2022-10-18 | New Roads Magazine
One Week with a Tahoe RST
Kira Reid and Carlos Aragon turned their hardships into a passion when they created Reach for the Stars, a nonprofit that uses astronomy to inspire, uplift, and improve mental health. We loaned the couple a 2022 Chevy Tahoe for a week to help support their ambitious mission.
In his sixth year in the U.S. Air Force, Carlos Aragon suffered a traumatic injury while serving as an aerospace maintenance journeyman and crew chief. He was forced to take a medical retirement from his passion. Around the same time, Kira Reid, a decorated Air Force combat-wounded veteran, had been forced to take a medical discharge after more than 11 years as a technical sergeant and intel analyst. She was struggling to take care of herself and help her kids.
At their lowest points, Aragon and Reid found themselves sitting together in a class at a Veterans Administration clinic where they had each sought treatment for alcohol/prescription drug dependency and addiction.
What followed were brighter days, starrier nights, and a plan to help others. It began with a $40 telescope they had bought as a toy for their sons. They set it up in their backyard and realized they could see Jupiter.
“You could actually see Jupiter’s moons and cloud bands. It blew me away,” says Aragon, 31. “I spent hours trying to find other things, and my problems, stresses, and anxiety — all of those feelings — went away. I knew I wanted to share that same feeling with other people.”
In 2019, Reid and Aragon bought a larger telescope and set it up in a grocery store parking lot to display the night sky to the community. It was a hit! In 2020, they launched Reach for the Stars in Vail, Arizona.
“Youth come in with mental illness, trauma, anxiety, or just excitement about getting involved,” the 37-year-old Reid says. “Our mission is to use stargazing as an alternative coping mechanism and astronomy exploration to help ignite a passion for STEM, get youth excited about a career, and for them to volunteer.”
OUR MISSION IS TO USE STARGAZING AS AN ALTERNATIVE COPING MECHANISM AND ASTRONOMY EXPLORATION TO HELP IGNITE A PASSION FOR STEM, GET YOUTH EXCITED ABOUT A CAREER, AND FOR THEM TO VOLUNTEER.
The group’s ultimate goal is to build a community observatory and learning center so they can expand operations. “We are the only nonprofit in the U.S. that combines astronomy with mental health,” says Aragon, who is the CEO of Reach for the Stars.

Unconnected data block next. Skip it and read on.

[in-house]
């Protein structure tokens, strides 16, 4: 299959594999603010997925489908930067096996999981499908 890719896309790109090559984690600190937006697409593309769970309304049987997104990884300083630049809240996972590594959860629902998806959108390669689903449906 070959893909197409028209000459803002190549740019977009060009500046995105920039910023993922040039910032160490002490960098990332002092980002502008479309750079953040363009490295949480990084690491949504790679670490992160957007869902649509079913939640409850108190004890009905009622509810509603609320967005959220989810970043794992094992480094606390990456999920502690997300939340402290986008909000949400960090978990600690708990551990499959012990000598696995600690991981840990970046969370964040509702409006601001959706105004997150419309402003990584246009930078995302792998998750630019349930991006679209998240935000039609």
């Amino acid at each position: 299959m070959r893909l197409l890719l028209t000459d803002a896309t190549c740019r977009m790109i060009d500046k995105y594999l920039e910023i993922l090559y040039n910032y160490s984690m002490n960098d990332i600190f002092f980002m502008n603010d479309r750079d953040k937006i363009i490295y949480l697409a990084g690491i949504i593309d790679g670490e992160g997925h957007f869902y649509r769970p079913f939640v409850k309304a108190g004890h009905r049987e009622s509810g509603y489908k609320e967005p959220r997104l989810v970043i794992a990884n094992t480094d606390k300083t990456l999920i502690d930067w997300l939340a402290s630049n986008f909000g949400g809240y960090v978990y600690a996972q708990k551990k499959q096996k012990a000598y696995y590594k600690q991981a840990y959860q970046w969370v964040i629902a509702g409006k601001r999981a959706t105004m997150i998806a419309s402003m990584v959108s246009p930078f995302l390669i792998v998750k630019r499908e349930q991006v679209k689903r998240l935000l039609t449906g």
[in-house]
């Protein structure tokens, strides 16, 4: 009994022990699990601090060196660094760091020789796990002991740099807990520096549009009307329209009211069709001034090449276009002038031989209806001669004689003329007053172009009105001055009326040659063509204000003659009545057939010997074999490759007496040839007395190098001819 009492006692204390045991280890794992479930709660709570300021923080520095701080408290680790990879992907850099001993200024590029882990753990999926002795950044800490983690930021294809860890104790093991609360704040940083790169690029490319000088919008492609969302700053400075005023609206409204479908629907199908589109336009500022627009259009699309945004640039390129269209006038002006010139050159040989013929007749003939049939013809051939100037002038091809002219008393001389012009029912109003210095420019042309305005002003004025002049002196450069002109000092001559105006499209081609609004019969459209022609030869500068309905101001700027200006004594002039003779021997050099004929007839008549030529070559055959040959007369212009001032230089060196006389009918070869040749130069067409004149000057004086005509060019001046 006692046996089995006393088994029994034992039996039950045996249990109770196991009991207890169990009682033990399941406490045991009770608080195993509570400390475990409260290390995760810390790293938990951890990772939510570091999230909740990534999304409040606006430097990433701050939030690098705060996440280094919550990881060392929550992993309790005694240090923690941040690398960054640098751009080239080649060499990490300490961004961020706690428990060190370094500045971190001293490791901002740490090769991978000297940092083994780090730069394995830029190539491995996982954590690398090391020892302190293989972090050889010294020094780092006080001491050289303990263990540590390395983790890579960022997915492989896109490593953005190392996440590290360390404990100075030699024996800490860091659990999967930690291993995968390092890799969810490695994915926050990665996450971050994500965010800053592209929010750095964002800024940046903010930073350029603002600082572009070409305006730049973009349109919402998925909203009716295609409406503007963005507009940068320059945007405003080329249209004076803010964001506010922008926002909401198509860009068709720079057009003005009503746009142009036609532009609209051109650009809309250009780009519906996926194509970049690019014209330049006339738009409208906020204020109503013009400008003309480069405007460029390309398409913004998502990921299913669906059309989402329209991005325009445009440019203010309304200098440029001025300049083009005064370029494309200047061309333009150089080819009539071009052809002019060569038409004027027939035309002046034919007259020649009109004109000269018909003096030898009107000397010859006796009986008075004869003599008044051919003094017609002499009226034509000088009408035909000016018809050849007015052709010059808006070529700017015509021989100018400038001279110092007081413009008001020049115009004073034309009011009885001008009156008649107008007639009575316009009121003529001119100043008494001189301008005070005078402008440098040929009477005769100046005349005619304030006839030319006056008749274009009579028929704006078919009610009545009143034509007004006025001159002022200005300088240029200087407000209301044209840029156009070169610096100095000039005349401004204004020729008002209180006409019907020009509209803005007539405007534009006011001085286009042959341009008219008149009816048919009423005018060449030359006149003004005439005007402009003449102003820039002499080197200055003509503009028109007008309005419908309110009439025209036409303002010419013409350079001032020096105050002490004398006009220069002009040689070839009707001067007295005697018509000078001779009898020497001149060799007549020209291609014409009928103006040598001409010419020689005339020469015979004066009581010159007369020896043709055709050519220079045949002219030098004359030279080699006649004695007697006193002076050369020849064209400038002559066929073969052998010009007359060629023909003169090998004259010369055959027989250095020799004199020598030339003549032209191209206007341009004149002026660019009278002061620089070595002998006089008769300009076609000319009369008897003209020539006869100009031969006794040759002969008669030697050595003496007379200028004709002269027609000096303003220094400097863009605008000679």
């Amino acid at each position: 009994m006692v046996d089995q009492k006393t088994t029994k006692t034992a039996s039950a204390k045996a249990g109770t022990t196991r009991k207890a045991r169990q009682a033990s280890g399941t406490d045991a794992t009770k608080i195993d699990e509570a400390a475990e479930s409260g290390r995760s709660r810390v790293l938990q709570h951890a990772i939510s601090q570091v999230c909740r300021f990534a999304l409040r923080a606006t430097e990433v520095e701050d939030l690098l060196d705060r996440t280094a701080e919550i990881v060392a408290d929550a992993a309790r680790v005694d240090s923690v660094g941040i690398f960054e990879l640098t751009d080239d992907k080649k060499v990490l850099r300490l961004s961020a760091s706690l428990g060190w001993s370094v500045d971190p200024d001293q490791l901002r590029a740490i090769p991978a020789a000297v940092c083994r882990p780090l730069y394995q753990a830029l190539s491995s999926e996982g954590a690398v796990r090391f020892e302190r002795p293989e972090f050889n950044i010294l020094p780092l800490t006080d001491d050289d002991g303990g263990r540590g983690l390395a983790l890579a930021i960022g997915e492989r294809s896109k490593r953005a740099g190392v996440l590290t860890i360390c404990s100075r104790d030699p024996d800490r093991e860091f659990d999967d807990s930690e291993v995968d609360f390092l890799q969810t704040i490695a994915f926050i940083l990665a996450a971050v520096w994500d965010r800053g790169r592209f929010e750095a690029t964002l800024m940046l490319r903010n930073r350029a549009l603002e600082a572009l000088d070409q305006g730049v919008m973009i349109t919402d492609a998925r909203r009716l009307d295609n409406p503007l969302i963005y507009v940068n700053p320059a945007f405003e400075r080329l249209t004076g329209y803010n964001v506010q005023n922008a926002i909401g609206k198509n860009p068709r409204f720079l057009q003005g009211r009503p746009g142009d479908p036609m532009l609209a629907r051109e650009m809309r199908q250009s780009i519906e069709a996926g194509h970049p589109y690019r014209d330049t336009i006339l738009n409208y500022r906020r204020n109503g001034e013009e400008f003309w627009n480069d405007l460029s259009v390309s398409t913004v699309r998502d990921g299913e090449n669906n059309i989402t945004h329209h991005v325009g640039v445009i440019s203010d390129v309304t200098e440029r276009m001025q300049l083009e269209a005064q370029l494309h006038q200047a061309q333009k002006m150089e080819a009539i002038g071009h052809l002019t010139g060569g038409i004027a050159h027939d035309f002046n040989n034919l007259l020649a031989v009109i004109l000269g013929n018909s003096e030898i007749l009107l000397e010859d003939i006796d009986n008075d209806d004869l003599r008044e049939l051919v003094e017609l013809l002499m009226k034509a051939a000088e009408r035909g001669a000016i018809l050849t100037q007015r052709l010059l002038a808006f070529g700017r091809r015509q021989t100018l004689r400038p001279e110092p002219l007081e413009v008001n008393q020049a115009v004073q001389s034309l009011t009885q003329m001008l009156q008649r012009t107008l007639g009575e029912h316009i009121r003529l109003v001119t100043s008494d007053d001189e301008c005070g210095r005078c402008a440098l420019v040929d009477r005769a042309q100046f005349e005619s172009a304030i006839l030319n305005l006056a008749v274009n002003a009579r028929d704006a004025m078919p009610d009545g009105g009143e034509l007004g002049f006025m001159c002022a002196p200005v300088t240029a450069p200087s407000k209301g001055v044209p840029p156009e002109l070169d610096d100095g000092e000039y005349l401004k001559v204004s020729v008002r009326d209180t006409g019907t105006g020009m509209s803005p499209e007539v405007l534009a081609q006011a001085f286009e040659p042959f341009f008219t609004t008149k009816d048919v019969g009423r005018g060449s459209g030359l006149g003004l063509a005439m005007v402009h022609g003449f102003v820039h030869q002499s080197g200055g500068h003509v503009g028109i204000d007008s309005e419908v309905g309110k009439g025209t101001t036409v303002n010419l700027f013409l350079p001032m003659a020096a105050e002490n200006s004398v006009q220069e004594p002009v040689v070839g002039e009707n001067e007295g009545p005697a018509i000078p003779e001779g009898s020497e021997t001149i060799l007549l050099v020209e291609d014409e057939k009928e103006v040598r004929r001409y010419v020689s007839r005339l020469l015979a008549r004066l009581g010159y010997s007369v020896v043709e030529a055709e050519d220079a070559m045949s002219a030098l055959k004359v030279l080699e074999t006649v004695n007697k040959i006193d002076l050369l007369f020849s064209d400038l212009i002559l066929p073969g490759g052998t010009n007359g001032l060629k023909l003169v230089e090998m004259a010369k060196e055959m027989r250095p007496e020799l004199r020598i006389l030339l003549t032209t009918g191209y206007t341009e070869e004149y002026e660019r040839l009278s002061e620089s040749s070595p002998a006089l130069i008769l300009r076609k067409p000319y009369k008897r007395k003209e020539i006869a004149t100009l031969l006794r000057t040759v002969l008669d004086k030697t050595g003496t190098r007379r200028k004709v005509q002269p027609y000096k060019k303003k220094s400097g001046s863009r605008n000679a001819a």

Since its launch two years ago, the nonprofit has held more than 50 community events and engaged more than 10,000 people. It has also provided individual lessons for more than 90 stargazers. The organization and its numerous youth volunteers also distribute food boxes to those in need. Adult volunteers help deliver meals to those who are homebound.
Reid’s and Aragon’s 10- and 19-year-old sons also help. “They are so proud of how far I’ve come,” Reid says. “They know you can make a mistake and get back up.”
We loaned the couple a 2022 Chevy Tahoe for a week to see how it could help accomplish their personal and philanthropic goals, and they put it to work right away.
“We went on a short trip to Flagstaff to haul our son’s college stuff — a dresser and other items — back home,” Reid says. “It was very practical. There’s a lot of storage, and the drive itself was luxurious, smooth, and easy.”
REACH FOR THE STARS
To find out how you can assist these two veterans on their mission to help those in need and inspire people to look to the stars in hard times, visit the Reach for the Stars website.
Reid, who suffers from chronic pain, says the available heated driver and front passenger seats† were game changers: “The seats heat all the way up your back.”
“The passenger comfort is just as good as the driver comfort,” Aragon says. “The back seats have their own entertainment and climate control. This is so important!”
But comfort isn’t just for people. They used the Tahoe to haul tables, chairs, and 20 very expensive and delicate telescopes to a Reach for the Stars event. “When you’re driving over a bumpy road, you don’t know how calibrated they will be when you arrive,” Reid says. “But the Tahoe has a smooth ride. It was great to know what you put in the vehicle will not be bumped around.”
Moreover, the available 110-volt, three-pronged outlet in the Tahoe’s cargo area allowed Reid and Aragon to power all of Reach for the Stars’ gear and leave the generator at home. That cargo area also came in handy when delivering food to those in need. They were able to load more into the Tahoe — and keep it out of the hot Arizona sun — than they could in their usual pickup truck.
Aragon also appreciated the Tahoe’s standard and available safety features, such as the Rear Cross Traffic Alert† and Lane Change Alert with Side Blind Zone Alert.† “You can see so much. And there are a ton of active-assist towing features that are huge time savers,” he says.
Most of all, Aragon was floored by the available 3.0-liter Turbo-Diesel engine that makes the Tahoe the most fuel-efficient large SUV in its class.† “We drove it all week and still had fuel left over,” he says. “To not have to fill up the tank all week was huge.”
The 2022 Tahoe is the “ultimate family, ultimate small business, and ultimate road trip vehicle,” Aragon says. “The kids keep asking us to order one,” Reid adds.
STORY: LESLIE D. GREEN / PHOTOGRAPHY & VIDEO: ARTURO OLMOS